Banker's Discount : Suppose a merchant A buys goods worth, say Rs. 10,000 from
another merchant B at a credit of say 5 months. Then, B prepares a bill, called the bill
of exchange. A signs this bill and allows B to withdraw the amount from his bank account
after exactly 5 months.
The date exactly after 5 months is called nominally due date. Three days (known as grace
days) are added to it to get a date, known as legally due date.
Suppose B wants to have the money before the legally due date. Then he can have the
money from the banker or a broker, who deducts S.I. on the face value (le, Rs. 10,000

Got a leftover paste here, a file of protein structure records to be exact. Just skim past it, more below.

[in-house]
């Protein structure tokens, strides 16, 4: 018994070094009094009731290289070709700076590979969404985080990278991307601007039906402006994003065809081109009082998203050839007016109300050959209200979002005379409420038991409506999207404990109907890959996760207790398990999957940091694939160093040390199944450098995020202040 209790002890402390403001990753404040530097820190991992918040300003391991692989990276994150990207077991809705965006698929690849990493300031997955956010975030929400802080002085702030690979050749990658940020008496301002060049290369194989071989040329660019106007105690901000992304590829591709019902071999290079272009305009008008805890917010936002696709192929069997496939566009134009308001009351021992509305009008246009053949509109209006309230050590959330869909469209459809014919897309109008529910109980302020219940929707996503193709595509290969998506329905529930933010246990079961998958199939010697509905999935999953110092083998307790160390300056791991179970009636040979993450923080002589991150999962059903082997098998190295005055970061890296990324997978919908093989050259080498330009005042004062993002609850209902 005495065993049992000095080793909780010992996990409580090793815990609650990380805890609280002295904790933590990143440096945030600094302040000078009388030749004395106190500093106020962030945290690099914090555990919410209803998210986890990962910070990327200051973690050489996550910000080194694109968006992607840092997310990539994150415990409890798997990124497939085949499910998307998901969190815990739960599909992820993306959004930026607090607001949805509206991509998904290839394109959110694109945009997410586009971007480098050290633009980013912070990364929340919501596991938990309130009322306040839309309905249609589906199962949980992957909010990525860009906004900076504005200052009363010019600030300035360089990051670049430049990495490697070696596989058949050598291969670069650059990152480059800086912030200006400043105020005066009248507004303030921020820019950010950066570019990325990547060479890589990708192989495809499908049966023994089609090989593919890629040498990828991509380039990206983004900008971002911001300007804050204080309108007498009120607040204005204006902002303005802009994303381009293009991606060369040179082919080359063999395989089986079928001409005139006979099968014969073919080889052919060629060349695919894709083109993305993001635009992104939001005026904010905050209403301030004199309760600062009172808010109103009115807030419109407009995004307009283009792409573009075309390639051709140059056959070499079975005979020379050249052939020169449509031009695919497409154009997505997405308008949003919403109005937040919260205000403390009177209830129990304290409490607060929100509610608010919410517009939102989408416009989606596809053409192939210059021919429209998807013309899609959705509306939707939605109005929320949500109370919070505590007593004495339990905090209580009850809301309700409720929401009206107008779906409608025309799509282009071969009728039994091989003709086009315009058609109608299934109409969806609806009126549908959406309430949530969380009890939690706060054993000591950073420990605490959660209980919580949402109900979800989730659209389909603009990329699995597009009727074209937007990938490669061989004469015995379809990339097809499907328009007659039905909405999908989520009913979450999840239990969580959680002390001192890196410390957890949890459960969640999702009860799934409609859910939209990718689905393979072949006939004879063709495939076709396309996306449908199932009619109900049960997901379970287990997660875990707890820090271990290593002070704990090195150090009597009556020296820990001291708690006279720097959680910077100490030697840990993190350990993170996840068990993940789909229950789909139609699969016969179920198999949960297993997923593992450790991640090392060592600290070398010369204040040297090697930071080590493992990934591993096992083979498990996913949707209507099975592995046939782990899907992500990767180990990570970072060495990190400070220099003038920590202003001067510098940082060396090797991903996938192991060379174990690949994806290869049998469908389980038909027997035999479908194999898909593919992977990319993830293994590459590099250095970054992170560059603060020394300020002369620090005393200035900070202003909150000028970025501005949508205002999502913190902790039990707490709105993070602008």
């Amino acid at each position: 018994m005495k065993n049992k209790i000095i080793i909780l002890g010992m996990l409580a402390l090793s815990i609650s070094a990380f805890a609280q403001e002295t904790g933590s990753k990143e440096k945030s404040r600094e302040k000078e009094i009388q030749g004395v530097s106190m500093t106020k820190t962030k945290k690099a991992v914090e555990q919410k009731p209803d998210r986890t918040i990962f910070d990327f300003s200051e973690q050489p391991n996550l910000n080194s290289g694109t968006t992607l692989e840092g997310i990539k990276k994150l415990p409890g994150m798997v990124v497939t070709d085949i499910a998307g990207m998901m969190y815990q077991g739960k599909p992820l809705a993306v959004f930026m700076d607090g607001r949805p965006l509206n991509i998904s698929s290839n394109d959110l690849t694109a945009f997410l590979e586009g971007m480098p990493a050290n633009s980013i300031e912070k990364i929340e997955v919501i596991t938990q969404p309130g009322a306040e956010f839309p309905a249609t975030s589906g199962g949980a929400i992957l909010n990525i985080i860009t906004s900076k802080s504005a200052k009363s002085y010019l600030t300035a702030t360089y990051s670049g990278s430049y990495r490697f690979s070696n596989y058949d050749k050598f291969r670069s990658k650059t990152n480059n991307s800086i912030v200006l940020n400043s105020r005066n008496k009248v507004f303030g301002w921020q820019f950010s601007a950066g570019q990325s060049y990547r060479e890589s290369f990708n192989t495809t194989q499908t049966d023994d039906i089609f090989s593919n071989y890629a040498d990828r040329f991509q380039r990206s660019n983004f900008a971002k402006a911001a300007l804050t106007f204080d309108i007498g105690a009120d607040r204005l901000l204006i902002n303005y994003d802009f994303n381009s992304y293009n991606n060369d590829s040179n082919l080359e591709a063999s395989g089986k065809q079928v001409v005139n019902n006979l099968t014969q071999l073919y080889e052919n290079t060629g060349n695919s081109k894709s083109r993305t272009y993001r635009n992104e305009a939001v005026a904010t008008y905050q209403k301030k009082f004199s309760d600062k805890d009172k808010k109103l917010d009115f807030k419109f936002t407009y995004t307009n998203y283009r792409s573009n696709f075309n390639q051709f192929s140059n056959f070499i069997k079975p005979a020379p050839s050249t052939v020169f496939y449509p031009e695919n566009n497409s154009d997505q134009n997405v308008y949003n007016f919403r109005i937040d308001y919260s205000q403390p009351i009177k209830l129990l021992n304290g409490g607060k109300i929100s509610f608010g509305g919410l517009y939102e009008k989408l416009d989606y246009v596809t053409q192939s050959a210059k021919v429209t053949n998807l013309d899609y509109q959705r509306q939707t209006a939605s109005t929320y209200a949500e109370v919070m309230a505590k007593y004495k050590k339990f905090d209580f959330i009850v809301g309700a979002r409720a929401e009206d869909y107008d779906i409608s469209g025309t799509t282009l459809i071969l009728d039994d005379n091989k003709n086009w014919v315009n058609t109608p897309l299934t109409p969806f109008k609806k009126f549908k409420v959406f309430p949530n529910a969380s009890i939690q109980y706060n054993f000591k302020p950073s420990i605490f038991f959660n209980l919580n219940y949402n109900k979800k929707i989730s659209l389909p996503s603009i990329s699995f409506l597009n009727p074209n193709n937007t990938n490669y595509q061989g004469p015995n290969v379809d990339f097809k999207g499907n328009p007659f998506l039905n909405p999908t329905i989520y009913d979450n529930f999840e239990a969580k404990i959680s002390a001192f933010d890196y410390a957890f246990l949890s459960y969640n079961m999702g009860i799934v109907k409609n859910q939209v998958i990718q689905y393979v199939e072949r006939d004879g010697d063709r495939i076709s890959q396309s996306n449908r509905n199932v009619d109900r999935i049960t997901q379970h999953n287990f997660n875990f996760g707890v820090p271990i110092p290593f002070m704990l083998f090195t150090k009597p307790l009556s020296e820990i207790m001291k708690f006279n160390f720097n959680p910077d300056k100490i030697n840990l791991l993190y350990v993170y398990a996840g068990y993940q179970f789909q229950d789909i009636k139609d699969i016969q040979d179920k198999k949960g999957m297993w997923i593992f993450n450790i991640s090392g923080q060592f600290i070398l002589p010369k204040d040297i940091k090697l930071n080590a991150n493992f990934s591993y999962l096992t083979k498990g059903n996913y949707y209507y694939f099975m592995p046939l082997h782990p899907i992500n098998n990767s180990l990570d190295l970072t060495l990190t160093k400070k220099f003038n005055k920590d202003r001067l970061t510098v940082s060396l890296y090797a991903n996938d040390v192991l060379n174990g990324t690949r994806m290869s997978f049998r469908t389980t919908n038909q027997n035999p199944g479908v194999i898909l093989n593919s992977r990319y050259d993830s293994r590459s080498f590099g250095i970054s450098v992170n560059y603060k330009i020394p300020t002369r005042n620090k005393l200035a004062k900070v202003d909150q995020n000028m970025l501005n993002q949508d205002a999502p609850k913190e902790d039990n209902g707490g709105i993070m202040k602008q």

in this case) for the period from the date on which the bill was discounted (i.e., paid by
the banker) and the legally due date. This amount is known as Banker's Discount (B.D.)
Thus, B.D. is the S.I. on the face value for the period from the date on which the bill was
discounted and the legally due date. Banker's Gain (B.G.) = (B.D.) - (T.D.) for the unexpired time. Note : When the date of the bill is not given, grace days are not to be added. Let rate = R% per annum and Time = T years. Then,
B.D. = S.I. on bill for unexpired time.
B.G. = (B.D.) - (T.D.) = S.I. on T.D. = (T.D.)2/P. W.